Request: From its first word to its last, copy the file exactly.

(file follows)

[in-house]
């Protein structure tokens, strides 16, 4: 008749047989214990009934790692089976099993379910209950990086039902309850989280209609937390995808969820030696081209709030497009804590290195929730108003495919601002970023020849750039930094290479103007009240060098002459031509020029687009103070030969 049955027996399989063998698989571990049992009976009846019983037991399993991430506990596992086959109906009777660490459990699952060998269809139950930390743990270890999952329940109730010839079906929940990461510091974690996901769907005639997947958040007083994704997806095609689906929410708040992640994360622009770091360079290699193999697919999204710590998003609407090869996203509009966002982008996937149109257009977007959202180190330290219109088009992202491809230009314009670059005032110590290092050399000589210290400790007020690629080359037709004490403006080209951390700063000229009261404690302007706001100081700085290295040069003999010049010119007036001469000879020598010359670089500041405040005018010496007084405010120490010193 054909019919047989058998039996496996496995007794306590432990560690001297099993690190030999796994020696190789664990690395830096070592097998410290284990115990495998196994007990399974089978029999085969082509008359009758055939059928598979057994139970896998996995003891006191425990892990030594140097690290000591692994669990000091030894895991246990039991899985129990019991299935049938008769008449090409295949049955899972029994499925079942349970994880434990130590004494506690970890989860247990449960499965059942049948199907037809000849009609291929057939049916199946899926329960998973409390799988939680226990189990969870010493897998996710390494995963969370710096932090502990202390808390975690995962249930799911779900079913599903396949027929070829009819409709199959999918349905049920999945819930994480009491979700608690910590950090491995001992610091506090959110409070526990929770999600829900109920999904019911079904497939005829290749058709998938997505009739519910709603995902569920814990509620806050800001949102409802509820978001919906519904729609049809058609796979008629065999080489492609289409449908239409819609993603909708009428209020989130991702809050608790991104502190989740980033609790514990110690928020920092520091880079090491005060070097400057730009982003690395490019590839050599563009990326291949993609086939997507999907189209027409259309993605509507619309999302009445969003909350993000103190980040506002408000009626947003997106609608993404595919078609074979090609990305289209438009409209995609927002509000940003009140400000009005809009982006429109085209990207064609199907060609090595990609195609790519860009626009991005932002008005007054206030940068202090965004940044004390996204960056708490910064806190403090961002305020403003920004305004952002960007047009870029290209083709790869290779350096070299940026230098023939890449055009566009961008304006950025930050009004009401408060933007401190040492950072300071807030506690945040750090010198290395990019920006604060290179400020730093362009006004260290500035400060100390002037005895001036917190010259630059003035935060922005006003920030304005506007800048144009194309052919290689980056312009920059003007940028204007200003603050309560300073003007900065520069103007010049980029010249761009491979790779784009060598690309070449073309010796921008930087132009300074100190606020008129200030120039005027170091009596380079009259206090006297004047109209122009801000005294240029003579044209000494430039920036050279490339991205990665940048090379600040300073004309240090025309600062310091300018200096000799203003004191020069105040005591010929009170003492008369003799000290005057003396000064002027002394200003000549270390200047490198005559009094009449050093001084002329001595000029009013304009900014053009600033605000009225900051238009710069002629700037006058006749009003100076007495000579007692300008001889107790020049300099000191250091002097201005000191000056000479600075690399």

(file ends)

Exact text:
[in-house]
């Protein structure tokens, strides 16, 4: 008749047989214990009934790692089976099993379910209950990086039902309850989280209609937390995808969820030696081209709030497009804590290195929730108003495919601002970023020849750039930094290479103007009240060098002459031509020029687009103070030969 049955027996399989063998698989571990049992009976009846019983037991399993991430506990596992086959109906009777660490459990699952060998269809139950930390743990270890999952329940109730010839079906929940990461510091974690996901769907005639997947958040007083994704997806095609689906929410708040992640994360622009770091360079290699193999697919999204710590998003609407090869996203509009966002982008996937149109257009977007959202180190330290219109088009992202491809230009314009670059005032110590290092050399000589210290400790007020690629080359037709004490403006080209951390700063000229009261404690302007706001100081700085290295040069003999010049010119007036001469000879020598010359670089500041405040005018010496007084405010120490010193 054909019919047989058998039996496996496995007794306590432990560690001297099993690190030999796994020696190789664990690395830096070592097998410290284990115990495998196994007990399974089978029999085969082509008359009758055939059928598979057994139970896998996995003891006191425990892990030594140097690290000591692994669990000091030894895991246990039991899985129990019991299935049938008769008449090409295949049955899972029994499925079942349970994880434990130590004494506690970890989860247990449960499965059942049948199907037809000849009609291929057939049916199946899926329960998973409390799988939680226990189990969870010493897998996710390494995963969370710096932090502990202390808390975690995962249930799911779900079913599903396949027929070829009819409709199959999918349905049920999945819930994480009491979700608690910590950090491995001992610091506090959110409070526990929770999600829900109920999904019911079904497939005829290749058709998938997505009739519910709603995902569920814990509620806050800001949102409802509820978001919906519904729609049809058609796979008629065999080489492609289409449908239409819609993603909708009428209020989130991702809050608790991104502190989740980033609790514990110690928020920092520091880079090491005060070097400057730009982003690395490019590839050599563009990326291949993609086939997507999907189209027409259309993605509507619309999302009445969003909350993000103190980040506002408000009626947003997106609608993404595919078609074979090609990305289209438009409209995609927002509000940003009140400000009005809009982006429109085209990207064609199907060609090595990609195609790519860009626009991005932002008005007054206030940068202090965004940044004390996204960056708490910064806190403090961002305020403003920004305004952002960007047009870029290209083709790869290779350096070299940026230098023939890449055009566009961008304006950025930050009004009401408060933007401190040492950072300071807030506690945040750090010198290395990019920006604060290179400020730093362009006004260290500035400060100390002037005895001036917190010259630059003035935060922005006003920030304005506007800048144009194309052919290689980056312009920059003007940028204007200003603050309560300073003007900065520069103007010049980029010249761009491979790779784009060598690309070449073309010796921008930087132009300074100190606020008129200030120039005027170091009596380079009259206090006297004047109209122009801000005294240029003579044209000494430039920036050279490339991205990665940048090379600040300073004309240090025309600062310091300018200096000799203003004191020069105040005591010929009170003492008369003799000290005057003396000064002027002394200003000549270390200047490198005559009094009449050093001084002329001595000029009013304009900014053009600033605000009225900051238009710069002629700037006058006749009003100076007495000579007692300008001889107790020049300099000191250091002097201005000191000056000479600075690399």